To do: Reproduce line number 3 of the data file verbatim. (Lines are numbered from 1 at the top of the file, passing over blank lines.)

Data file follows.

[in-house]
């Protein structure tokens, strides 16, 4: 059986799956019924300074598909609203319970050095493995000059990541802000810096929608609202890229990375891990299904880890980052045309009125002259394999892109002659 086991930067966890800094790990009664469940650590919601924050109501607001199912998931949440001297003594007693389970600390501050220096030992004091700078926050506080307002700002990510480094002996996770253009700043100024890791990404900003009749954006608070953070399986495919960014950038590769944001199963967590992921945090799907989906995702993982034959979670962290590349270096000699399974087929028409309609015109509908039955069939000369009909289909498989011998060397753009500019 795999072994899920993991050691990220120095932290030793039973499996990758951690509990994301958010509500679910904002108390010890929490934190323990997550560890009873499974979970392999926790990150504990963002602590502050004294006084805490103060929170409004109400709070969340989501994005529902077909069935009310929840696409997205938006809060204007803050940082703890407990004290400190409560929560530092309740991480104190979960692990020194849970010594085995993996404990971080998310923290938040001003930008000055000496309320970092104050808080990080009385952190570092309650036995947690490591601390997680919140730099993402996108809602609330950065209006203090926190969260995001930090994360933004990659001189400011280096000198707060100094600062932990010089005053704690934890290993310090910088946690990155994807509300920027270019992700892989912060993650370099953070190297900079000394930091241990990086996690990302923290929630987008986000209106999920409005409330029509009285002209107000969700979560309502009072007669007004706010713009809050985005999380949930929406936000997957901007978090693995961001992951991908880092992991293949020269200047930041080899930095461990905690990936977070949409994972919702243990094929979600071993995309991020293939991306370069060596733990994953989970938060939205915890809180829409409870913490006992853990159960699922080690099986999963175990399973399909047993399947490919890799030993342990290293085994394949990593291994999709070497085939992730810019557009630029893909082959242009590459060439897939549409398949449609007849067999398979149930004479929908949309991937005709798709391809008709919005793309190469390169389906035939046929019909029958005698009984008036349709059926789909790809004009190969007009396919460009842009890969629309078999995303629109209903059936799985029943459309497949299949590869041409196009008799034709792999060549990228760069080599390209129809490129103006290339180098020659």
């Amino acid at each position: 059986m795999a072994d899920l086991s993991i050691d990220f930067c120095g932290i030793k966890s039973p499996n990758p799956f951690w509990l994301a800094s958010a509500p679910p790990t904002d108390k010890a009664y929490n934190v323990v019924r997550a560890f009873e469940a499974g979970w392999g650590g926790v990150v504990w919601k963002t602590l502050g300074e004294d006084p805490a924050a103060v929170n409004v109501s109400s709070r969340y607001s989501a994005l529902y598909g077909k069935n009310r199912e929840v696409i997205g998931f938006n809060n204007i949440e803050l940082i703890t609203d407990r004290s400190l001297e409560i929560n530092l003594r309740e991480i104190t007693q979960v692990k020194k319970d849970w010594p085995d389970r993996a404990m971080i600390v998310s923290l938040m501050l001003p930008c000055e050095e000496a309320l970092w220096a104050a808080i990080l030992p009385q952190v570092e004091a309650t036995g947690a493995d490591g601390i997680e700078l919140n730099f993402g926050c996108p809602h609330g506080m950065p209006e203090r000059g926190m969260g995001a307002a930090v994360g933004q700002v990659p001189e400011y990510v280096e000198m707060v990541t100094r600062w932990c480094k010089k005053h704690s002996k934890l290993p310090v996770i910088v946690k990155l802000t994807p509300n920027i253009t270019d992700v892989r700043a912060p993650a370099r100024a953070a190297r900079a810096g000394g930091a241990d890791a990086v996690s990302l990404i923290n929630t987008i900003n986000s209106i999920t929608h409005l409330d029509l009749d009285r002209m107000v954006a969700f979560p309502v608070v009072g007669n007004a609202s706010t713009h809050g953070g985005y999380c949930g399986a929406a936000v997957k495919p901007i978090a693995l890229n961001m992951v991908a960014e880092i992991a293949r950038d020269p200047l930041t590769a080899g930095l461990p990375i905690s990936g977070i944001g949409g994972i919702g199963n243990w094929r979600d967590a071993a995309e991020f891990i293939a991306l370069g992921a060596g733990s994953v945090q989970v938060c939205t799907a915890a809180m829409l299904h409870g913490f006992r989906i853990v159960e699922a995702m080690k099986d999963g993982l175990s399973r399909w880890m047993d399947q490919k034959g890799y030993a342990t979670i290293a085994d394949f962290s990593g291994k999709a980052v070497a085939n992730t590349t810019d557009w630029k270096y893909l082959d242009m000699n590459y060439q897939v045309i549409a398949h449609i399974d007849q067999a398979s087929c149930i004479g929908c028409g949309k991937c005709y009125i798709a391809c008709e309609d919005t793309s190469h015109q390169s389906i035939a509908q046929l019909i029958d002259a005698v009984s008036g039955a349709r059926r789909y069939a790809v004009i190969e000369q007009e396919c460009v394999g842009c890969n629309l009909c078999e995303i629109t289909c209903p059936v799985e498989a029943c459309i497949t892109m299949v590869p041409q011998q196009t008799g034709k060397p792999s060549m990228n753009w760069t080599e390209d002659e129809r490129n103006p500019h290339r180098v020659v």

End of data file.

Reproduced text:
């Amino acid at each position: 059986m795999a072994d899920l086991s993991i050691d990220f930067c120095g932290i030793k966890s039973p499996n990758p799956f951690w509990l994301a800094s958010a509500p679910p790990t904002d108390k010890a009664y929490n934190v323990v019924r997550a560890f009873e469940a499974g979970w392999g650590g926790v990150v504990w919601k963002t602590l502050g300074e004294d006084p805490a924050a103060v929170n409004v109501s109400s709070r969340y607001s989501a994005l529902y598909g077909k069935n009310r199912e929840v696409i997205g998931f938006n809060n204007i949440e803050l940082i703890t609203d407990r004290s400190l001297e409560i929560n530092l003594r309740e991480i104190t007693q979960v692990k020194k319970d849970w010594p085995d389970r993996a404990m971080i600390v998310s923290l938040m501050l001003p930008c000055e050095e000496a309320l970092w220096a104050a808080i990080l030992p009385q952190v570092e004091a309650t036995g947690a493995d490591g601390i997680e700078l919140n730099f993402g926050c996108p809602h609330g506080m950065p209006e203090r000059g926190m969260g995001a307002a930090v994360g933004q700002v990659p001189e400011y990510v280096e000198m707060v990541t100094r600062w932990c480094k010089k005053h704690s002996k934890l290993p310090v996770i910088v946690k990155l802000t994807p509300n920027i253009t270019d992700v892989r700043a912060p993650a370099r100024a953070a190297r900079a810096g000394g930091a241990d890791a990086v996690s990302l990404i923290n929630t987008i900003n986000s209106i999920t929608h409005l409330d029509l009749d009285r002209m107000v954006a969700f979560p309502v608070v009072g007669n007004a609202s706010t713009h809050g953070g985005y999380c949930g399986a929406a936000v997957k495919p901007i978090a693995l890229n961001m992951v991908a960014e880092i992991a293949r950038d020269p200047l930041t590769a080899g930095l461990p990375i905690s990936g977070i944001g949409g994972i919702g199963n243990w094929r979600d967590a071993a995309e991020f891990i293939a991306l370069g992921a060596g733990s994953v945090q989970v938060c939205t799907a915890a809180m829409l299904h409870g913490f006992r989906i853990v159960e699922a995702m080690k099986d999963g993982l175990s399973r399909w880890m047993d399947q490919k034959g890799y030993a342990t979670i290293a085994d394949f962290s990593g291994k999709a980052v070497a085939n992730t590349t810019d557009w630029k270096y893909l082959d242009m000699n590459y060439q897939v045309i549409a398949h449609i399974d007849q067999a398979s087929c149930i004479g929908c028409g949309k991937c005709y009125i798709a391809c008709e309609d919005t793309s190469h015109q390169s389906i035939a509908q046929l019909i029958d002259a005698v009984s008036g039955a349709r059926r789909y069939a790809v004009i190969e000369q007009e396919c460009v394999g842009c890969n629309l009909c078999e995303i629109t289909c209903p059936v799985e498989a029943c459309i497949t892109m299949v590869p041409q011998q196009t008799g034709k060397p792999s060549m990228n753009w760069t080599e390209d002659e129809r490129n103006p500019h290339r180098v020659v």